Early in the play we can learn about Hamlet's feelings as least as far as Ophelia understands them. In the conversation with her father he confronts her about her relationship with Hamlet, but Ophelia replies with assurance of Hamlet's feelings for her. Her first comment is "he hath, my lord, of late made many tenders of his affection to me." We don't know what those tenders are, but can assume nice words or perhaps even poems or gifts. She takes them to be sincere expressions of Hamlet's regard for her. Polonius makes them seem less than that. He suggests that Hamlet is not being true, but Ophelia again defends the relationship saying, "he hath importuned me with love in honorable fashion." Again, we don't know exactly what has been said but have not reason to think that Hamlet is insincere with Ophelia. She is vehement in defending Hamlet when she says that Hamlet "hath given countenance to his speech, my lord, with almost all the holy vows of heaven." Of course, Polonius doesn't trust any of this and calls Ophelia a young fool for love, but as an audience, we have no reason but to believe, as Ophelia does, the honest emotions he has seemed to share with Ophelia.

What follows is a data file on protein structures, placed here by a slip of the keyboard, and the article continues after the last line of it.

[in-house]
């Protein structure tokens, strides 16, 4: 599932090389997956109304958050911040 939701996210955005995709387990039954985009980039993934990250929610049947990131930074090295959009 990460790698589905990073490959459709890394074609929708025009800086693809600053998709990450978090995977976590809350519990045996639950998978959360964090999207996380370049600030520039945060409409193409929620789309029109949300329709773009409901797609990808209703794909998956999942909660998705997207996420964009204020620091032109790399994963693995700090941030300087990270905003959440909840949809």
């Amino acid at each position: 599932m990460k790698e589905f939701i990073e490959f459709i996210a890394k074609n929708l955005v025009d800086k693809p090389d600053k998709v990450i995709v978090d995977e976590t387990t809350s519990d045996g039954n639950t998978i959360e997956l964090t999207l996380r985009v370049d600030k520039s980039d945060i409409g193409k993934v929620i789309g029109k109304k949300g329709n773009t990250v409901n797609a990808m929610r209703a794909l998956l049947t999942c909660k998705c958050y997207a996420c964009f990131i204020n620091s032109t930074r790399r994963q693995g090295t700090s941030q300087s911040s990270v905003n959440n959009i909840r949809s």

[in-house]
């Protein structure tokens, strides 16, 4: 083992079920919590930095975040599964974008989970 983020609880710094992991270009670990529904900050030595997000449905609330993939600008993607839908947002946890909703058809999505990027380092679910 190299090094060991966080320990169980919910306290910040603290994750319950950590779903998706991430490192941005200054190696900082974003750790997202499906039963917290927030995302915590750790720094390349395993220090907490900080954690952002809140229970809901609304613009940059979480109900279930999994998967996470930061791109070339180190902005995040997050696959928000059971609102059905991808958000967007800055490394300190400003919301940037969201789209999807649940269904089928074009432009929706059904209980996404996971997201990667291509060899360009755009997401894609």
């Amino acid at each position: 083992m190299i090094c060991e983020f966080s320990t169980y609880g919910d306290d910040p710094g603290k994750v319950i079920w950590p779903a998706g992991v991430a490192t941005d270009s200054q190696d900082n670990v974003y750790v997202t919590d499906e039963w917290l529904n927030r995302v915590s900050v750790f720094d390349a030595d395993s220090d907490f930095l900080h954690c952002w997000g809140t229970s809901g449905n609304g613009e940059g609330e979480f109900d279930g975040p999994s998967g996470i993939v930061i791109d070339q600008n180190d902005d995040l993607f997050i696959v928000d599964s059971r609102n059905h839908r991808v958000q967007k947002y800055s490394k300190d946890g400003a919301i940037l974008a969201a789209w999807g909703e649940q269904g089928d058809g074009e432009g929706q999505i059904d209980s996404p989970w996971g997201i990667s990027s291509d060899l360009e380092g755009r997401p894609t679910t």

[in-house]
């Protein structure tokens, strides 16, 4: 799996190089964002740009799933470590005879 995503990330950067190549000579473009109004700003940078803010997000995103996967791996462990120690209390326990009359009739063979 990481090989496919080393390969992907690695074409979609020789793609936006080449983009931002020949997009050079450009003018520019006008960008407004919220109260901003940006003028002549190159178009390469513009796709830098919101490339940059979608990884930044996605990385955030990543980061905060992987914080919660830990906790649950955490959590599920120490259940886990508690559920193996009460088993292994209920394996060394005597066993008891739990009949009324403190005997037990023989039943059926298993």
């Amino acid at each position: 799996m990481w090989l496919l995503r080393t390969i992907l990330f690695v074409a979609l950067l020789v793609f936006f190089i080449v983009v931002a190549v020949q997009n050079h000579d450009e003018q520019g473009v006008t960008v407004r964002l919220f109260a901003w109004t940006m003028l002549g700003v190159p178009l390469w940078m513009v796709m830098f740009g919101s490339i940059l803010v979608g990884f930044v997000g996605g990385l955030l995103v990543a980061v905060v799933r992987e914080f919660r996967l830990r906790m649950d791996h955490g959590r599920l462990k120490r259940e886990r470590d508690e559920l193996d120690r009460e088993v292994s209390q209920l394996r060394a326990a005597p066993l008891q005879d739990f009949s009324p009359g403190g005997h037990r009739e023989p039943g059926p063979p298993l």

We don't learn of Hamlet's true feelings until the grave-side scene far later, and at the beginning his feelings for her appear to be quite conflicted.
We know that both Polonius and Laertes have counseled Ophelia to stay away from Hamlet, and she has agreed. What is more difficult to understand is how Hamlet feels about this separation, particularly since he does not know the reason for it.
We also know that Hamlet went to Ophelia after seeing his father, clearly suggesting that he had some desire to share with her this most momentous vision, of course she is confused and runs from him to her father, leaving him with further confusion perhaps about her feelings for him.